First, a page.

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Warriors (2nd review)
Alex Hawke Series #8
Ted Bell

Wm Morrow
April 1, 2014/ ISBN 9780062279385
Mystery / Thriller

Reviewed by Elise Cooper


Best-selling author Ted Bell’s latest book Warriors delves into the dangers of an emerging China. This spy thriller brings back his main character, Alex Hawke who is not the ordinary super spy. In this novel Hawke plays a supporting role to the gripping plot, which Bell uses as a sounding board to wake-up his readers.

Yet, readers who want more than just a gripping plot will enjoy how Bell balances it with characters’ lives. He shows how they deal with vulnerability, love, loss, and the uncertain future. Family plays a significant role, as he explores the relationships between Alex and his son, as well as between father, son, and Nell, the governess from Scotland Yard. Just as with Prince William and Kate, Bell’s main character Alex Hawke must deal with the difficult realities of protecting a child that is endangered just because he is Alex’s son. As with Prince George’s nanny, Nell can be described as Mary Poppins with combat training. Bell noted, “There is a large division of Scotland Yard called the Royal Protection Service, which I changed to the Operational Command Unit of the Metropolitan Police Service. These ‘nannies’ are trained police that become caretakers for the royalty.”

Many of Bell’s fans have likened Alex Hawke to James Bond, a comparison he disagrees with. The author describes his main character as dashing, sophisticated, emotional, witty, passionate, and a highly eligible bachelor. He noted, “Bond was a creature of the 20th century where as Hawke is from the 21st century. He is thirty-three years old and the sixth richest person in England. Unlike Bond, Alex is a living breathing man who falls in love, misses his child, gets hurt, sees the world as good vs. evil, and can be very emotional. He represents a way of life that is rapidly receding in America. Alex is a man of character with the bulldog tenacity of Winston Churchill and Ronald Reagan. All these men would never give in. We have gone from fighting on the beaches to sun tanning on the beaches.”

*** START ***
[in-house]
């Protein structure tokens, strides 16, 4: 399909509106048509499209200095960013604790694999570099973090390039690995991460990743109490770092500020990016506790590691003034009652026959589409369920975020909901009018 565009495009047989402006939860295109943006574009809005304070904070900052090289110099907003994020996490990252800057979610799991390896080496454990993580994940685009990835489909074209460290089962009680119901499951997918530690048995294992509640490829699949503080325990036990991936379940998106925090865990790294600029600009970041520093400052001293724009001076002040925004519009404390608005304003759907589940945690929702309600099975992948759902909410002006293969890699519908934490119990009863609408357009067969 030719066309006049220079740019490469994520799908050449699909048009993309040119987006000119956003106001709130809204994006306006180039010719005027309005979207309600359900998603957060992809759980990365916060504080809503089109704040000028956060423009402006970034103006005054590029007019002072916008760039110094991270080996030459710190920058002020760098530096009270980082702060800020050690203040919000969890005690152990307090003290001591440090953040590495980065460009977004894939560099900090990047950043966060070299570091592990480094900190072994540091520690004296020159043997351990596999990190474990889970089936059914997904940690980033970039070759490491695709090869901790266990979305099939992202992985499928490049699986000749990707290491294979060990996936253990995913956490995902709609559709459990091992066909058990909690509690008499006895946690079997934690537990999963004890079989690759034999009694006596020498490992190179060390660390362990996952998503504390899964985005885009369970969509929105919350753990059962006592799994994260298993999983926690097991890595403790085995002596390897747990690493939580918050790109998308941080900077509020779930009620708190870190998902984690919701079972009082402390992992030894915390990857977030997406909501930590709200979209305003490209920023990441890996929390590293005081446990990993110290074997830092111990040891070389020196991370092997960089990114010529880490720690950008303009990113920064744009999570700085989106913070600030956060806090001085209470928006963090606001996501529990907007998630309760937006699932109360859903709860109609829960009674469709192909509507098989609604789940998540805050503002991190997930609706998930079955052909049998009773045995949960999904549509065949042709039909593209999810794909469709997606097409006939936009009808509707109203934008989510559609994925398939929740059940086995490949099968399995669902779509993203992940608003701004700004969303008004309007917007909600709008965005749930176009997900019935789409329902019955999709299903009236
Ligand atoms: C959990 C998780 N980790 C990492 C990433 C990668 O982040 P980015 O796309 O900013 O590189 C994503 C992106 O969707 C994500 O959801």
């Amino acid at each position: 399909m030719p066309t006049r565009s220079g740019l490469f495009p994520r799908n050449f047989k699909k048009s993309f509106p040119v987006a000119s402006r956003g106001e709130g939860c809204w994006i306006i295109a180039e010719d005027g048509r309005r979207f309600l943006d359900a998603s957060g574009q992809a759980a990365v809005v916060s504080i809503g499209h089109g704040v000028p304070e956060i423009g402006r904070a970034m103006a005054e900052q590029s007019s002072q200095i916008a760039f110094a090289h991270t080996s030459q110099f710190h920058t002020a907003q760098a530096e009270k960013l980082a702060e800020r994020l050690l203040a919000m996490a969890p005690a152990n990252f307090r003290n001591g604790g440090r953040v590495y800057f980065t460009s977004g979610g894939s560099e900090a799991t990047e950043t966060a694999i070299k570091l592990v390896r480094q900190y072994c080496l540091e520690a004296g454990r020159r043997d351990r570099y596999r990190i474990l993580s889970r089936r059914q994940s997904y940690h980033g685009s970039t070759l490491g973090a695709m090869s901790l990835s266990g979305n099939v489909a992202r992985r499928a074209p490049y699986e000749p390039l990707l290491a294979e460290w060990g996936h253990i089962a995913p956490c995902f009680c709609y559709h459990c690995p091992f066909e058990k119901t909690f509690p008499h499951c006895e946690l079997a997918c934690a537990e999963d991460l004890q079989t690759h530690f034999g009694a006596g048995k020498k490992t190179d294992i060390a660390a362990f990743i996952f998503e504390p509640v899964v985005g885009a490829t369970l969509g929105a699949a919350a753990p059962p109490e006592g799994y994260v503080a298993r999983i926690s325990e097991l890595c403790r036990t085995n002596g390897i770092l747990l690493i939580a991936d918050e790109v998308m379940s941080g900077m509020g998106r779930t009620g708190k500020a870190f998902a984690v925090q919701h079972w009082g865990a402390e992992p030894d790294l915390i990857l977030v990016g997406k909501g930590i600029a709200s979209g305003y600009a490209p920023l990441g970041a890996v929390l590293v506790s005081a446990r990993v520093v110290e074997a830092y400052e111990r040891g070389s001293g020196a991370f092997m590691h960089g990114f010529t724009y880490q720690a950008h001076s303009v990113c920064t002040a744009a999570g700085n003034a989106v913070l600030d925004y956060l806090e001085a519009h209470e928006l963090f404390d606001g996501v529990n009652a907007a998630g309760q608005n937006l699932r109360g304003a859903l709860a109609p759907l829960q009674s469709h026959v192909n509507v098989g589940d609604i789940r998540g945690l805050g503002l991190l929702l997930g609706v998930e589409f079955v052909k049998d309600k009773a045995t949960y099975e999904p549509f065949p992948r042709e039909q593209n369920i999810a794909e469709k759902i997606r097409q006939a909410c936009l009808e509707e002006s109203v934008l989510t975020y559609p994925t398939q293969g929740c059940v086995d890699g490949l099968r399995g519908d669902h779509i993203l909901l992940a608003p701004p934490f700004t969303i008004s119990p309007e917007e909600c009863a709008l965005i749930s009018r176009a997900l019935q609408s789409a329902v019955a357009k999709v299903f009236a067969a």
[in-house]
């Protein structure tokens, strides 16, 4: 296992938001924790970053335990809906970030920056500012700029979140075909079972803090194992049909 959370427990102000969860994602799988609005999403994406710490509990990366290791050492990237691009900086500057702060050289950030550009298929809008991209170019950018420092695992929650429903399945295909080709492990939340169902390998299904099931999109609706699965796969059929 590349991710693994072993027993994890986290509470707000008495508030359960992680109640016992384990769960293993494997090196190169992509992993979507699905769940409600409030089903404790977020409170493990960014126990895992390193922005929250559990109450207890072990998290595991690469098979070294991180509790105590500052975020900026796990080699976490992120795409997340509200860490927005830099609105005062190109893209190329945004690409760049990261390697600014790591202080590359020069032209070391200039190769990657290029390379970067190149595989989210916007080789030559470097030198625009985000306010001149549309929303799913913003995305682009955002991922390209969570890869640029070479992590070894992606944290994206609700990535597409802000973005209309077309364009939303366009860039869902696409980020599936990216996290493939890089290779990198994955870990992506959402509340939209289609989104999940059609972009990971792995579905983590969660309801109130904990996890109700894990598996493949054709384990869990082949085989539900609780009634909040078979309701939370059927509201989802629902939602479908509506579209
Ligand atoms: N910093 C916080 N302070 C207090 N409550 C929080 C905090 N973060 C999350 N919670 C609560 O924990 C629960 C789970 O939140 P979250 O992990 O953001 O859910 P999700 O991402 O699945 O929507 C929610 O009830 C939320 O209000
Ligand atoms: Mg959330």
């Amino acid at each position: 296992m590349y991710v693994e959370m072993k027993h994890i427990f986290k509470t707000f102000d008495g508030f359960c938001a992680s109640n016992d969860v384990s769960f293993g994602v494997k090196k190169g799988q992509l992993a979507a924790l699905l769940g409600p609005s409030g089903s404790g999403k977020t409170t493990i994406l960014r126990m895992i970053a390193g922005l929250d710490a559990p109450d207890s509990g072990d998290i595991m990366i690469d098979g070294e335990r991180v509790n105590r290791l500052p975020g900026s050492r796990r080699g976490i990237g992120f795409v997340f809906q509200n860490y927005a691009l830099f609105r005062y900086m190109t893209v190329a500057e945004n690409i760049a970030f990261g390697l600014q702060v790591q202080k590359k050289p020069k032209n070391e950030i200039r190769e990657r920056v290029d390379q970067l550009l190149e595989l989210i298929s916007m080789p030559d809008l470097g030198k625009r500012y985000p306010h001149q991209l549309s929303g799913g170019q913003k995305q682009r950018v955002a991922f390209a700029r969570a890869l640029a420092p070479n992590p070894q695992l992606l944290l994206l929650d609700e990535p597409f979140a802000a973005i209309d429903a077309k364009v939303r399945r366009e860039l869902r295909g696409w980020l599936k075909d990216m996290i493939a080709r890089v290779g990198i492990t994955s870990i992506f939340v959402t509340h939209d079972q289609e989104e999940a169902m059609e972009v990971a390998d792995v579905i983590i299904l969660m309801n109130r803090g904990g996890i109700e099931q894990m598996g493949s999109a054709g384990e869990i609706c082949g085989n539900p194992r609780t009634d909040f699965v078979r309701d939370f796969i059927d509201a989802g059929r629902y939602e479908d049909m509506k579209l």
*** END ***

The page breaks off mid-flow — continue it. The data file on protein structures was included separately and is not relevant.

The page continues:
There are two powerful themes from the book. The mindset in Washington: We will not have to worry about the Chinese military capability until well into the next decade, and Washington behaves like a crippled giant. Bell commented, “Looking at every possible recent scenario we are on the losing side, whether in Crimea, Syria, or Iran, our government makes a big show but there is never a price to pay. Our navy is the smallest it’s been since WWII. It is like we are dismantling this country with a lot of damage being done. We are on the defensive, which is depressing. China is becoming much more powerful.”

Ted Bell hopes his readers will find Warriors, a “tongue in cheek book, that is fun to read while learning a little something.” This book accomplished this and a lot more with a gripping and realistic plot with likeable main characters.

1st review of Warriors

Reviewed 2014